iBeacon Tutorial: Dealing with ‘Errors’

iBeacon developers are the Matt Damon of coding: incredibly smart, imaginative people but deep down inside they need someone to hug them and tell them “It’s not your fault.”

If you’ve been playing with Apple’s iBeacon(TM) technology you’ll know what I mean. Maybe you followed the tutorial on DevFright and checked out Cocoanetics once you got your Estimote kit; you played around with an SDK or two and checked out how to range your beacons with HiBeacon.

Then you go to test your app and you hit a wall.

But don’t worry: in all likelihood it’s not your fault.

Problem Triggering LocalNotification? 

Your app enters a beacon region and is supposed to trigger a local notification. You’re using UILocalNotification with didEnterRegion but it doesn’t seem to work, or it seems to trigger once you leave instead of when you enter.

It’s not your fault: what might seem like an error in ranging is actually just the Apple API taking a seemingly random amount of time to deliver a notification. We’ve yet to define a clear logic for delays: in the same circumstances we’ll see notifications triggered quickly or minutes later.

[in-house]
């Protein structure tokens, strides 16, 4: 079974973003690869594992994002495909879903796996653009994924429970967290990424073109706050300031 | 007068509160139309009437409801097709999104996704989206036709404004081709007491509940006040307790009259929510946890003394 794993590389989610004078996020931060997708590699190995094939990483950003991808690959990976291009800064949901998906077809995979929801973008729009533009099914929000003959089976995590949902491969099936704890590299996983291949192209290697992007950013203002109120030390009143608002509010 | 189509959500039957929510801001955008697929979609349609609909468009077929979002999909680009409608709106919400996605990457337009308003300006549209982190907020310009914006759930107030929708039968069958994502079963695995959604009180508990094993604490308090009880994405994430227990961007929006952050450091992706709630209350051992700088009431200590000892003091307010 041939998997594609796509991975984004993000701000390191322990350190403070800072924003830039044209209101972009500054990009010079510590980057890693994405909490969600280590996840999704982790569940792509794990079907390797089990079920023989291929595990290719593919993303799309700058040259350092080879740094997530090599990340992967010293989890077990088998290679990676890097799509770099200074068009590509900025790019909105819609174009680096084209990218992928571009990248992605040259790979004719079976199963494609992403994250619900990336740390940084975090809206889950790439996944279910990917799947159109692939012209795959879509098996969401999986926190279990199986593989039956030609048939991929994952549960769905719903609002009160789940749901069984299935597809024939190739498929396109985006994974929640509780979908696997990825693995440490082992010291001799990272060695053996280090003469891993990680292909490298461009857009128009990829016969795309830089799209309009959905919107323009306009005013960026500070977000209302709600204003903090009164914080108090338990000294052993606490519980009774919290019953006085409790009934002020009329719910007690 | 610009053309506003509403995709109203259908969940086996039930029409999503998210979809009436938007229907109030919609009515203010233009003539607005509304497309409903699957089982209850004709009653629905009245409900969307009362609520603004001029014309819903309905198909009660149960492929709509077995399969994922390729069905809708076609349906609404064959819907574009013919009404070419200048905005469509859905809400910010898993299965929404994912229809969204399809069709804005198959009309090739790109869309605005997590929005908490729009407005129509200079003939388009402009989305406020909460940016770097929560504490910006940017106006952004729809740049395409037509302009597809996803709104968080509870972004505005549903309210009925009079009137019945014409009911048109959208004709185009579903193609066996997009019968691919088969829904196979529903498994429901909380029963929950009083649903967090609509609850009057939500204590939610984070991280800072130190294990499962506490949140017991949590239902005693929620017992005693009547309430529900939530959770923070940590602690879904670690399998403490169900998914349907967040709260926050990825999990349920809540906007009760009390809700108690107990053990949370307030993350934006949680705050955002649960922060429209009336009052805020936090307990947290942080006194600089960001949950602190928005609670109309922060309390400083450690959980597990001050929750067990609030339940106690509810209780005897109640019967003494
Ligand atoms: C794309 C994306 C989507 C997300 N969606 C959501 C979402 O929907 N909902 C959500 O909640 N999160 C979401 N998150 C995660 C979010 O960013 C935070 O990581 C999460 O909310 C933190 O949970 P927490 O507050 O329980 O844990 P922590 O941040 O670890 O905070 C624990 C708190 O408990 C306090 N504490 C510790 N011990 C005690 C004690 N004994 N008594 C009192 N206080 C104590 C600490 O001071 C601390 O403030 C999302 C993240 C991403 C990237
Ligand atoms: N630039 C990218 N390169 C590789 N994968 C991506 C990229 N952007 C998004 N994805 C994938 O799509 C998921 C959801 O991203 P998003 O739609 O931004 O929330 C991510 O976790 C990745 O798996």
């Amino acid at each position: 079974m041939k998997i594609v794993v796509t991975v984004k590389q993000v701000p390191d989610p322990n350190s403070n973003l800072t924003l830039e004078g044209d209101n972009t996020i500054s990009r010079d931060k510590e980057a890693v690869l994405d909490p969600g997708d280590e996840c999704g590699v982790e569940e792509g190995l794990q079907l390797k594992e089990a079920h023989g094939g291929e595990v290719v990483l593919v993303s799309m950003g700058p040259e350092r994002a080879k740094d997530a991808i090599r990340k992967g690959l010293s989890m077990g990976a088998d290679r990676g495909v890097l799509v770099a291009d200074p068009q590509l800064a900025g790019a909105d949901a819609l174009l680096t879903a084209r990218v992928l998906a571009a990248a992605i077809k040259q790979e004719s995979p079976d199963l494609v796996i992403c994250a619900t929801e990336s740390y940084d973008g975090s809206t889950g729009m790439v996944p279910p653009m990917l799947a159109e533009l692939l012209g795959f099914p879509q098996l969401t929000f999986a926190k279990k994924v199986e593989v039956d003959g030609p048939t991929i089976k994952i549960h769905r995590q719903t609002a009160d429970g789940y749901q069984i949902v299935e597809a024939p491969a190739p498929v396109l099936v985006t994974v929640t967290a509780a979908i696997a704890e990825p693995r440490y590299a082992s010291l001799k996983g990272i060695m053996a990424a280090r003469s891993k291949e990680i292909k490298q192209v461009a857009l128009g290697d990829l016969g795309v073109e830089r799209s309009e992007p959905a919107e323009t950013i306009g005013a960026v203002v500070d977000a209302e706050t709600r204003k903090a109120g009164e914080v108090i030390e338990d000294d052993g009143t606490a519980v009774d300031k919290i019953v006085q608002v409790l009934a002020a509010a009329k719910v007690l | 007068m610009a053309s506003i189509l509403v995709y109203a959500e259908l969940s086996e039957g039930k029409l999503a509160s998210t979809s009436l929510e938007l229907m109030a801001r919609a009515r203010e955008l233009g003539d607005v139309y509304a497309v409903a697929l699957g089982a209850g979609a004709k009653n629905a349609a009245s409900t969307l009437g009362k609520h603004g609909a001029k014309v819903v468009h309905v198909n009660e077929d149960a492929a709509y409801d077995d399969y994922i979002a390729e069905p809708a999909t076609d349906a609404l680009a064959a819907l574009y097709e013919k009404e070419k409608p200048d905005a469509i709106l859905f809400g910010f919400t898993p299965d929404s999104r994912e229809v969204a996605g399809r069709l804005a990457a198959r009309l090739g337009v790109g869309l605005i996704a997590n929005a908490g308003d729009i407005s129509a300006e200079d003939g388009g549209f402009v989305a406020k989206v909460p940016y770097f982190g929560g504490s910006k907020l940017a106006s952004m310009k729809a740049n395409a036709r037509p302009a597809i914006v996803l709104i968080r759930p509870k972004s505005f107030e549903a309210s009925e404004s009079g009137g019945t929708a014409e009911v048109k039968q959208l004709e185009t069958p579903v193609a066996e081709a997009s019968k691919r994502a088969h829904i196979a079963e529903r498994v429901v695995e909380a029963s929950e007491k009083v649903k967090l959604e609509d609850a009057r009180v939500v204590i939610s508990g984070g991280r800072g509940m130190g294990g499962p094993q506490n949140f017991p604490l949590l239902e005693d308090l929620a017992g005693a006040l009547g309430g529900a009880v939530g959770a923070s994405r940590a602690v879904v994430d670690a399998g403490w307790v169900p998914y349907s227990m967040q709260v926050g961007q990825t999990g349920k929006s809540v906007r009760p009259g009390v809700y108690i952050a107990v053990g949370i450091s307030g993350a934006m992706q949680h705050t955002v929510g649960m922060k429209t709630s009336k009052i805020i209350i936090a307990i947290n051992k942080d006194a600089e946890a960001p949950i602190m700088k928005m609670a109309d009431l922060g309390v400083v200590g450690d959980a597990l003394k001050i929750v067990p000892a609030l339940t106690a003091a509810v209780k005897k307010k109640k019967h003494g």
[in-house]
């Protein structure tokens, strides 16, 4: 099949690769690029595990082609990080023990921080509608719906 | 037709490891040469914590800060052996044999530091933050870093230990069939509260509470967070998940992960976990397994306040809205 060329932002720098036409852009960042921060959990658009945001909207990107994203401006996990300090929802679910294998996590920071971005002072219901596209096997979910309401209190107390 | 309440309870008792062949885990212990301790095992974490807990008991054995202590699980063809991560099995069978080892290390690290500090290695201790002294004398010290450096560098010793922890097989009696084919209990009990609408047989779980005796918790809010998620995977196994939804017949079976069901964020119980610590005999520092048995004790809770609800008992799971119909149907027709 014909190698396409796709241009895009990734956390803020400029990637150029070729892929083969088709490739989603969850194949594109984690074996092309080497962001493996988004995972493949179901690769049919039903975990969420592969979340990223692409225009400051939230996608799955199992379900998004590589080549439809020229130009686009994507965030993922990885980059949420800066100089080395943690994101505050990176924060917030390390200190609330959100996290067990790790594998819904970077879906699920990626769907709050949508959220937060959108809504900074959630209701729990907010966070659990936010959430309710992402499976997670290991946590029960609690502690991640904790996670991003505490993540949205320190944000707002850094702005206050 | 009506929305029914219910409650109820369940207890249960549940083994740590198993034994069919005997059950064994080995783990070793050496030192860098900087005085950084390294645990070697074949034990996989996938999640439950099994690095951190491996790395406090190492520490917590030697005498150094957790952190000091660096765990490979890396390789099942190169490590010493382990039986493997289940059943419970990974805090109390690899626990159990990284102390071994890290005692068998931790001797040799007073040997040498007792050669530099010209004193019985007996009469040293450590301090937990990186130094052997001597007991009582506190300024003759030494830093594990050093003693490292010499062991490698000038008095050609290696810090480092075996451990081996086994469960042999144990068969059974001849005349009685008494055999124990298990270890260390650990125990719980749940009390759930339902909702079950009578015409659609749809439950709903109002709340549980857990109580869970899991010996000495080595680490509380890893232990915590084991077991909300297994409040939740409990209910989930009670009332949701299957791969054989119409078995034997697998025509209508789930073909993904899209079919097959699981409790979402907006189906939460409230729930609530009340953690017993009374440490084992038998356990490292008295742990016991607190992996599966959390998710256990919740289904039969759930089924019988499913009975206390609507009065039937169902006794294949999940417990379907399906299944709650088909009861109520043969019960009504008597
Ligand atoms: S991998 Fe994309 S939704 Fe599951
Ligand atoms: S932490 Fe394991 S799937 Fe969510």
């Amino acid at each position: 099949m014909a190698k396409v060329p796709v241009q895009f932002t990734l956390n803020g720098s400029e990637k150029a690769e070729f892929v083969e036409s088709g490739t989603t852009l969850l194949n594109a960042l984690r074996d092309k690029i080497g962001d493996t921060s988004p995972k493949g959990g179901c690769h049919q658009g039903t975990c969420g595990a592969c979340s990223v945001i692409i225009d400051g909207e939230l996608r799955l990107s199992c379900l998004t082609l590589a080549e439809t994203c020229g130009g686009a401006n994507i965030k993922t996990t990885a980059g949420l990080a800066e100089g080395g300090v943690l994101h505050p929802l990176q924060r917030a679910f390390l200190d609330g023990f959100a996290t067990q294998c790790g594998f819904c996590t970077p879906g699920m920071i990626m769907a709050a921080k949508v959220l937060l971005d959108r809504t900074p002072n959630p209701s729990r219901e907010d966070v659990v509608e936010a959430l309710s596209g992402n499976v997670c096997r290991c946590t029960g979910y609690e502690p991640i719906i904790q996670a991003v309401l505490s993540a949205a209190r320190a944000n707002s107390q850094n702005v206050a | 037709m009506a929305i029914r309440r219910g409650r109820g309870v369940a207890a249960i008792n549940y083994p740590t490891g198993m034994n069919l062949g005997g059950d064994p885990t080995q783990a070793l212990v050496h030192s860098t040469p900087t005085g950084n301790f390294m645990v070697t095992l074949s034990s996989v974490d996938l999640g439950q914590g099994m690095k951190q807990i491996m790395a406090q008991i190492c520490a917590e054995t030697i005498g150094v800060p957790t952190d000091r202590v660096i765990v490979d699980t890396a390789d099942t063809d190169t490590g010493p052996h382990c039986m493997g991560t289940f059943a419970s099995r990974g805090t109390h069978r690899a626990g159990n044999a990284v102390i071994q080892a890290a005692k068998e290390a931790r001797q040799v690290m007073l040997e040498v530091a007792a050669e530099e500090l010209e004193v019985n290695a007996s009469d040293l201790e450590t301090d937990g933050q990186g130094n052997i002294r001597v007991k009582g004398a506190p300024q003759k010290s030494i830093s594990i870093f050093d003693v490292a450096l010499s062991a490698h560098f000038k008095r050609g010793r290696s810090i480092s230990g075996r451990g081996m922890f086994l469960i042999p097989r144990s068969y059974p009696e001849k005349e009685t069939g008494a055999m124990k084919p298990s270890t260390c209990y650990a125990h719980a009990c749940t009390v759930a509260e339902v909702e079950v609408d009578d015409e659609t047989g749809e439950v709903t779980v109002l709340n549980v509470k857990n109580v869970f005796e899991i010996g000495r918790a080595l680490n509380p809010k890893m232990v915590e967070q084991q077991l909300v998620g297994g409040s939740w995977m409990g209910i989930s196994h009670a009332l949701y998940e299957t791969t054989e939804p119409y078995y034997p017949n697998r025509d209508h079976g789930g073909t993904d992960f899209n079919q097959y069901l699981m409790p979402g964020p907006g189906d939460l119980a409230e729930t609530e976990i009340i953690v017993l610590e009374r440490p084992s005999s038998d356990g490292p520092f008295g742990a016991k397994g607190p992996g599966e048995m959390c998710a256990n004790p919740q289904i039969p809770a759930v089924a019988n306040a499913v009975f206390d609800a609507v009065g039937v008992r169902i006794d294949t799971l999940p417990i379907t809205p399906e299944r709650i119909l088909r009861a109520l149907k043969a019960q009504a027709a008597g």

Repeat Notifications? 

The second problem is that notifications are being triggered, but they’re being triggered multiple times. But you’ve only walks into a region once! Is there some kind of loop you built into your code?

It’s not your fault: whether you want to blame interference or Apple, your app will randomly trigger a didExitRegion event because it loses the signal. This is almost surely a bug – and has been reported to Apple with no sign yet of a response. (Apple recommends you clear the notification queue once you’ve queued one up for delivery).

CLProximity Toggling? 

So you have your app – you move towards a beacon. Everything is going fine. It shows it as far, then near, then immediate. You’re standing RIGHT NEXT to the beacon. And suddenly it toggles to “Near” again. There must be something wrong with the beacon! Or your code.

No, it’s not your fault: Behind the scenes, Apple is doing some kind of fancy math to average out the signal your app gets from beacons in order to place it within a CLProximity range. But it gets it wrong. And it gets it wrong right after it gets it right before it gets it wrong again. Um, or something. So by relying on Apple’s back-end, unknown logic, you’ll see sudden rapid toggles between proximity regions. This might be due to signal interference but another way to look at it is that Apple has put too high a sensitivity on region changes rather than smoothing out the curve for a slightly longer verification cycle.

My App Doesn’t Seem to Know When It Exits a Region. 

Your app responds beautifully once it’s in range of beacons and switches gracefully between CLProximity values. (OK, well, other than the previous point). But then you go to exit a region and your app seems to ‘hang’ for a bit before it knows it left the building.